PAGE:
" Kyrgyzstan has been called "the Switzerland of central Asia" because of its unspoilt mountainous terrain that shares borders with Kazakh-stan, China, Tajikistan and Uzbekistan.But beyond a preponderance of snowy peaks, including the forbidding Tian Shen mountains that separate the country from China to the east and loom over Temir Kanat, the legendary land of the 40 tribes of the Kyrgyz bears little resemblance to its European alpine counterpart.
Mournfully, he said: "It used to be that the skills of shepherding, hunting and riding were passed on from grandfather to grandson.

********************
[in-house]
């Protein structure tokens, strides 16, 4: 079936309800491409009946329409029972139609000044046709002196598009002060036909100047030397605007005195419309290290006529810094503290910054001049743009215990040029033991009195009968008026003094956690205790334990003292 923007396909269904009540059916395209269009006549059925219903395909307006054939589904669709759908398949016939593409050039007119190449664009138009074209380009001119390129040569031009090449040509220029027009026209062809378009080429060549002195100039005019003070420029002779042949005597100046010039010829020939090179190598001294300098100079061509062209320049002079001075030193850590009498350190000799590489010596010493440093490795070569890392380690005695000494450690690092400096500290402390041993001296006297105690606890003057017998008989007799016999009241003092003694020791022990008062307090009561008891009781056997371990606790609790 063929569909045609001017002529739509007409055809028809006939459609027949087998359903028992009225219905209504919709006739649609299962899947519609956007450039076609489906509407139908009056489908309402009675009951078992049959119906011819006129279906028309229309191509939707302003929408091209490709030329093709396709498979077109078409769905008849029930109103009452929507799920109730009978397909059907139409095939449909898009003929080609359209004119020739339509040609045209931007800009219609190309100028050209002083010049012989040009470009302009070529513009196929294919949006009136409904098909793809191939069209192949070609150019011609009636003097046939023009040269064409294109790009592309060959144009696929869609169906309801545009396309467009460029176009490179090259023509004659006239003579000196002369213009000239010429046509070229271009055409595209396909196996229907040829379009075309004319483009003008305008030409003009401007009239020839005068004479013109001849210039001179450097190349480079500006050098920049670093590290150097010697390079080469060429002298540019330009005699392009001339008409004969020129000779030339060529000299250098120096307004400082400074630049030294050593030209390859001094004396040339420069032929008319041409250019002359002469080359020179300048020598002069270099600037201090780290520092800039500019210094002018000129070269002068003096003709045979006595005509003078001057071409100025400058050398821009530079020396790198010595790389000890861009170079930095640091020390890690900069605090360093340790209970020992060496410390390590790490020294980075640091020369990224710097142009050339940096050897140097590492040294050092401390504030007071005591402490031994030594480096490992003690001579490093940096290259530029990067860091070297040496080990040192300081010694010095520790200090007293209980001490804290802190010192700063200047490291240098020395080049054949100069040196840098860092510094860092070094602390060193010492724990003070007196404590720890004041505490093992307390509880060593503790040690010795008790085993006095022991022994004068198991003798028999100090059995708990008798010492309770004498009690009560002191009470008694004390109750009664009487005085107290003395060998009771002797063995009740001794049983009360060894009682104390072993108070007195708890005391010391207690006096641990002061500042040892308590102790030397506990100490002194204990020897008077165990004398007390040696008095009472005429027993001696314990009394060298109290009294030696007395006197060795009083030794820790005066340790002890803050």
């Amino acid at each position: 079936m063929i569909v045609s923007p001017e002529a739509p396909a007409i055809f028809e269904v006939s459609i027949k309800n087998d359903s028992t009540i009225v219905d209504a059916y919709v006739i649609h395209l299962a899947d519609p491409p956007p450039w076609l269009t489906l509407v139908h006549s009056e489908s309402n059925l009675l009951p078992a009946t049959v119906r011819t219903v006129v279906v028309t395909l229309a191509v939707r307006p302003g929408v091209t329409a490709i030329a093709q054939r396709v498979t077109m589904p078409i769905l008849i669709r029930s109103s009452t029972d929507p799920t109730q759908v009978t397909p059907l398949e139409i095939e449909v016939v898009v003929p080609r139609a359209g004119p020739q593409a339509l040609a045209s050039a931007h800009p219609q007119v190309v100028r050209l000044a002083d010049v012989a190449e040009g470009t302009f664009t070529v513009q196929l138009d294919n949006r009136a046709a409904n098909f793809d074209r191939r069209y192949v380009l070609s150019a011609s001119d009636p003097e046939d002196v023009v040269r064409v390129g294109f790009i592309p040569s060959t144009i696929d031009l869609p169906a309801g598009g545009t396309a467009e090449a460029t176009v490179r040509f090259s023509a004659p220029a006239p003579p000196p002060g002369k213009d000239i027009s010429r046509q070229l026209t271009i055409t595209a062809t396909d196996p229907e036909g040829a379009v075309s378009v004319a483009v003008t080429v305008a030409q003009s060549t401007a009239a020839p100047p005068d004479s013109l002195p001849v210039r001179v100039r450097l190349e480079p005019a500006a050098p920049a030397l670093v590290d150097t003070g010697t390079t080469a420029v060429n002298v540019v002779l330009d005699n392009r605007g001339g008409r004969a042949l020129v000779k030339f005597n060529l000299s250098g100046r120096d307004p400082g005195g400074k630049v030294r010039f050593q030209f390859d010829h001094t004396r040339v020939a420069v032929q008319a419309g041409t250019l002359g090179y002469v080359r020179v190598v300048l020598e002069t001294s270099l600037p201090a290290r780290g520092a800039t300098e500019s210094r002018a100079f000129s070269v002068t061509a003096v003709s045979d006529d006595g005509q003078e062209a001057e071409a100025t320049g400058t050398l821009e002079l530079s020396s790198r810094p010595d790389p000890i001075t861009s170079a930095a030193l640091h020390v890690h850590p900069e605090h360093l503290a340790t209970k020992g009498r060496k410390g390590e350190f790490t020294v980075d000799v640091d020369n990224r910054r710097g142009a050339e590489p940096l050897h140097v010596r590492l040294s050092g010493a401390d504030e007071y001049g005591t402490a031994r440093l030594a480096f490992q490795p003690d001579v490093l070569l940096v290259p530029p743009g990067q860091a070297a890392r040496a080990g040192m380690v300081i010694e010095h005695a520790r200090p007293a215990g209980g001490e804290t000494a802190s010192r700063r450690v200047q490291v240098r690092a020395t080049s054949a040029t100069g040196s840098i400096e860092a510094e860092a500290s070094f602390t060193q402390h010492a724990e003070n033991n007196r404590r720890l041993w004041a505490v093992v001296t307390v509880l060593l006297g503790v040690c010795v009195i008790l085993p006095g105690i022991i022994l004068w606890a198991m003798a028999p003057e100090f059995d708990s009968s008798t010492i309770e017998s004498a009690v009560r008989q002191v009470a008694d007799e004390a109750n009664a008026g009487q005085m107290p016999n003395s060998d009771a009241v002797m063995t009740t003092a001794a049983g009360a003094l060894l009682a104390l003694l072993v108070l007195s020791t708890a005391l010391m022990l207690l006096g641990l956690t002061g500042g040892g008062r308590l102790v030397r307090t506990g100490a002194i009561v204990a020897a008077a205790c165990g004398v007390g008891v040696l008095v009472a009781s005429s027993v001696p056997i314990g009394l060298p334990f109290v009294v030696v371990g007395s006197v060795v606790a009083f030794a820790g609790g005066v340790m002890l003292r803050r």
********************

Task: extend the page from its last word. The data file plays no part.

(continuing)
What child will now spend 40 years in the same place to care for a hunting eagle?
But between 20, about 800,000 Kyrgyz men, and increasingly women, scratched together the $100 to $500 required to make the journey from Kyrgyzstan's agricultural hinterland to work in often wretched conditions on building sites, tobacco farms and sweatshops from St Petersburg to Siberia.
With up to 90 per cent of migrants working illegally in their host country, the true figure could be higher.
For generations, life in Temir Kanat has stood still.